Kill Bill Vol. 1 – A Quentin Tarantino Film

This film has been particularly inspiring, in part from it’s use of colour, I have been using red as a main feature of my anxiety and this comes from the amount of red and blood used in the film, such as in the examples below:

The film also uses quite a fragmented narrative, but is presented in a somewhat chronological order, only when Kill BIll Vol. 2 is also watched does the film begin to make sense as you can build up the linear timeline on your own. The beginning of the film is a flashback to a previous time, which then advances 4 years to another timeline as told by the Bride. The timeline then moves forward another year while also flashing back [via an animated section] and also flashing forward [It really isn’t that confusing when you watch it!] All in all these narrative techniques make for a very interesting movie that is not abstract in any way, the story doesn’t feel convoluted or complicated. In my own screen experiments I have tried to be more abstract than this in order to leave a little mystery. One constant throughout Kill Bill Vol. 1 (apart from the very end where Bill speaks to Sofie Fatale) is the use of the Bride as narrator, even for events that take place while she is not there, she introduces characters to the viewer and tells the viewer what she knows to have gone on during her coma.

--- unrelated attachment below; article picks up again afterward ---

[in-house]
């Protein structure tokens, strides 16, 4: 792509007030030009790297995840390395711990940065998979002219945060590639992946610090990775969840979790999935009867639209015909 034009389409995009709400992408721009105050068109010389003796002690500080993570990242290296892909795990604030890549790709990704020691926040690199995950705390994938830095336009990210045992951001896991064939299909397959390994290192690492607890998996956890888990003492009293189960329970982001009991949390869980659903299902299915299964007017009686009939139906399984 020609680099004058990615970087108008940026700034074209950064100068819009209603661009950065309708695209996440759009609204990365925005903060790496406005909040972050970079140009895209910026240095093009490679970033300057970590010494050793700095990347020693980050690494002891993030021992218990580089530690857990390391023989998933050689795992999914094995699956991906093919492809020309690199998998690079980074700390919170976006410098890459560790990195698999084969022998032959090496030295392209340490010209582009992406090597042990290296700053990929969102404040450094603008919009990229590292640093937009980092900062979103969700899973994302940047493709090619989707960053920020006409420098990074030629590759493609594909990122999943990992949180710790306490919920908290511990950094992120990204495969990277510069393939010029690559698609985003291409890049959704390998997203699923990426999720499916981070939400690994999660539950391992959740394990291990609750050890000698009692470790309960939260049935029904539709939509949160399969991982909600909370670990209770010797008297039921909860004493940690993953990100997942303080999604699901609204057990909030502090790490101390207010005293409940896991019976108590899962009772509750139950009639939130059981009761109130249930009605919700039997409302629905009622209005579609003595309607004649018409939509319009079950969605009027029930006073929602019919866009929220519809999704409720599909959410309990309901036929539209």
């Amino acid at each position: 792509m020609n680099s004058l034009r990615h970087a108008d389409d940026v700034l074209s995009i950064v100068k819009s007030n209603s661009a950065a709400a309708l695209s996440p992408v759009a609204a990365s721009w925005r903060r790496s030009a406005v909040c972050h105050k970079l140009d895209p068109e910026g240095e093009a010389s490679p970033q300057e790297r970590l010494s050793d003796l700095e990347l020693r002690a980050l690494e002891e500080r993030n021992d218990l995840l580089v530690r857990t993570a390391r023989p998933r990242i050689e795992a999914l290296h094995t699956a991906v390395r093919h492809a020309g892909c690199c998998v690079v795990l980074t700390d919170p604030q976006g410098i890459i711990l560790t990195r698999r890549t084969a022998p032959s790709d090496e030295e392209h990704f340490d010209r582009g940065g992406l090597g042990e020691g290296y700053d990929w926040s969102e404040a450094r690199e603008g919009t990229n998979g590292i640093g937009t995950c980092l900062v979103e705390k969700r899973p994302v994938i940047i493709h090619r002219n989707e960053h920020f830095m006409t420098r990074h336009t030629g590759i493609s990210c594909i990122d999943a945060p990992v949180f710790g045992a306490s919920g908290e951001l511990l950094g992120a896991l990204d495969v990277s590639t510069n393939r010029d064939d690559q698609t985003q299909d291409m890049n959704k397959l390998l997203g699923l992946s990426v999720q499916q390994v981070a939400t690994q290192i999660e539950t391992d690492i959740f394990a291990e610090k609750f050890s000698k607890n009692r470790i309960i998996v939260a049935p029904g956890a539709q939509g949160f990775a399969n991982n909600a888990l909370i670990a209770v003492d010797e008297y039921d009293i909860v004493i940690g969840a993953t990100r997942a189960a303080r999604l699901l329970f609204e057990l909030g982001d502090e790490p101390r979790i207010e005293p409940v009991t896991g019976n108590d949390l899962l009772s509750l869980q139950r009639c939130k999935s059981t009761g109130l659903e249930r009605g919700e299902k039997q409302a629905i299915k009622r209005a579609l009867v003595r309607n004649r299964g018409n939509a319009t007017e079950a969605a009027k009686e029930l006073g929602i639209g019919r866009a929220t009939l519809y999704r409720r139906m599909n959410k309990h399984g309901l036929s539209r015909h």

Another inspiration taken from the film is the score, music is very well utilised in the film and is indeed very memorable. Twisted Nerve, by Bernard Hermann which I used with a few of my experiments is used in a scene where Elle Driver(Darryl Hannah) attempts to kill the Bride(Uma Thurman) in the guise of a ward nurse.
The clip below shows this scene:

In terms of music, watching this scene on mute creates very little tension, and makes a boring scene but the dramatic music adds to the suspense of the scene. I intend for Twisted Nerve to be as effective in my own work. I also really like the dual narrative of the split scene that goes on here, with the music playing the audience assumes with baited breath that the Bride could wake any moment but instead Driver’s plans are ended by a phonecall.

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